The noisy, noisy subwaysBy
Every day, my morning commute exposes me to countless noises. According to a recent study, those noises could be very damaging to everyone’s ears.
My commute starts out at 7th Ave. on the BMT Brighton Line in Brooklyn. If I have to wait, inevitably a Coney Island- or Bright Beach-bound train will idle in the station with its air conditioner humming. When my ride arrives, the brakes squeal as the train pulls into the station. As the train heads north to Manhattan, it rumbles through tunnels at various speeds, and after leaving Atlantic Ave., the train curves its way to De Kalb Ave. with metal-on-metal screeching through the tunnel.
This noise doesn’t even count the various on-car noises. The PA systems on the B train are in a terrible state. Constant high-pitched feedback has become the norm, and on-board announcements run the gamut from inaudible to deafening. Personally, I don’t listen to my iPod in the morning, but plenty of people do. I know this because I can hear the loud, loud music leaking out through shoddy headphones. In the end, that’s a lot of noise.
Just to drive home the point, though, a bunch of academics have verified that, yes, the subways are very loud. A survey conducted last month by a bunch of students at the University of Washington and Columbia University Mailman School of Public Health founds that subway rides expose us all to “high enough to potentially increase the risk of noise induced hearing loss.”
The release about the study had more:
Using sensitive noise dosimeters, the team of researchers…conducted hundreds of measurements of noise levels at platforms and stations, as well as inside of vehicles on New York City subways (MTA and PATH), buses (MTA), ferries (Staten Island), commuter railways (LIRR, SIRR and Metro North), and the Roosevelt Island tramway.
The scientists found that on average, the MTA subways had the highest noise levels, at 80.4 decibels (dBA), followed by the Path trains, at 79.4 dBA, and the tram, at 77.0 dBA. The lowest average levels measured, 74.9 dBA and 75.1 dBA, were obtained from the LIRR and Metro-North trains, respectively. The very highest levels measured in the study were found on an MTA subway platform (102.1dBA) and at a bus stop (101.6 dBA).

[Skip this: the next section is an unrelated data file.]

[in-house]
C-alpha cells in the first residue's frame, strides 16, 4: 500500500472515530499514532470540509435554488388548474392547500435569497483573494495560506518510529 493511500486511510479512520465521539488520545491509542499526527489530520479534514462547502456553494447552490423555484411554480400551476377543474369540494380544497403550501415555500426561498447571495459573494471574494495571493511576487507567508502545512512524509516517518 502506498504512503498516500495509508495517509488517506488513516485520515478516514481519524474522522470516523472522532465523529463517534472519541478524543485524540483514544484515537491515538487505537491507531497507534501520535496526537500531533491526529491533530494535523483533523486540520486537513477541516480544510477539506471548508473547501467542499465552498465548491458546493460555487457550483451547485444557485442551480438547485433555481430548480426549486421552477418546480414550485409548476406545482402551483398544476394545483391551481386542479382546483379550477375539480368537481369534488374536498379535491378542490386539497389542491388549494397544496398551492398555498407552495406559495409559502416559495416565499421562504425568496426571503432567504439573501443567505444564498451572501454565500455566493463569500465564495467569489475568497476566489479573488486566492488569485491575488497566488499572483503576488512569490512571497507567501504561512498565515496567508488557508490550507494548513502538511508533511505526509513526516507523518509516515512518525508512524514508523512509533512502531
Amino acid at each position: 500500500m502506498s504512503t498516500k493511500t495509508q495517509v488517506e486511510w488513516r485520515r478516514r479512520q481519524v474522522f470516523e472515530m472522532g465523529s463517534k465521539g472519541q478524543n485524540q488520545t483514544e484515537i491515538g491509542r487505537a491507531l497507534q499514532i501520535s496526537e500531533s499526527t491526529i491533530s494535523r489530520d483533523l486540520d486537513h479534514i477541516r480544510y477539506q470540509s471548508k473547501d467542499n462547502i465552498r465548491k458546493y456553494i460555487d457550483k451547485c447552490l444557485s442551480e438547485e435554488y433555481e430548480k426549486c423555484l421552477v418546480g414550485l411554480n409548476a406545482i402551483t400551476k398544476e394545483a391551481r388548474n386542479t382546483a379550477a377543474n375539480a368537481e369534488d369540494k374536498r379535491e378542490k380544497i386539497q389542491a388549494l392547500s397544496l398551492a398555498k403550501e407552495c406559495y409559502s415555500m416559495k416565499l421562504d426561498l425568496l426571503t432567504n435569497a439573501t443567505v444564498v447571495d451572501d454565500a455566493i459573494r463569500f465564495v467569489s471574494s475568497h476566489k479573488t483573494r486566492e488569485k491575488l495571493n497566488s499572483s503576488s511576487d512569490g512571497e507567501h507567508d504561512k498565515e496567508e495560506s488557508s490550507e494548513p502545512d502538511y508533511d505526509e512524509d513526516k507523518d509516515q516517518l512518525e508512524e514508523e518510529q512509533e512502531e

In contrast, the noise level of a whisper is 30 dBA, normal conversation is 60 to 70 dBA, a chainsaw is 100 dBA, and gunfire is 140 dBA.
In general, noise levels were significantly higher at platforms compared to inside vehicles for all forms of mass transit, except for ferries and the tram. The borough with the highest mass transit noise levels was Manhattan, followed by Queens and the Bronx. Major hubs were noisier than local stops and underground trains and stations were significantly louder than those aboveground.
The researchers warned that their findings were alarming. “At some of the highest noise levels we obtained, 102.1 dBA on the subway platforms, as little as two minutes of exposure per day would be expected to cause hearing loss in some people with frequent ridership, based upon the International Organization for Standardization models for predicting hearing impairment from noise,” Robyn Gershon, a Columbia scientists, said.
Experts have urged New Yorkers to use ear muffs and ear plugs, but the vast majority of commuters do not. As the MTA replaces its rolling stock, the more modern cars are quieter with better brake technology. As the ancient track beds are modernized, the MTA is trying to implement infrastructure that will dampen the noise.
Still, though, are commutes are loud. As we wait for trains in the morning and bury ourselves in newspapers, books and iPods, the trains fade into the backgrounds. But the truth remains: That is one very loud background.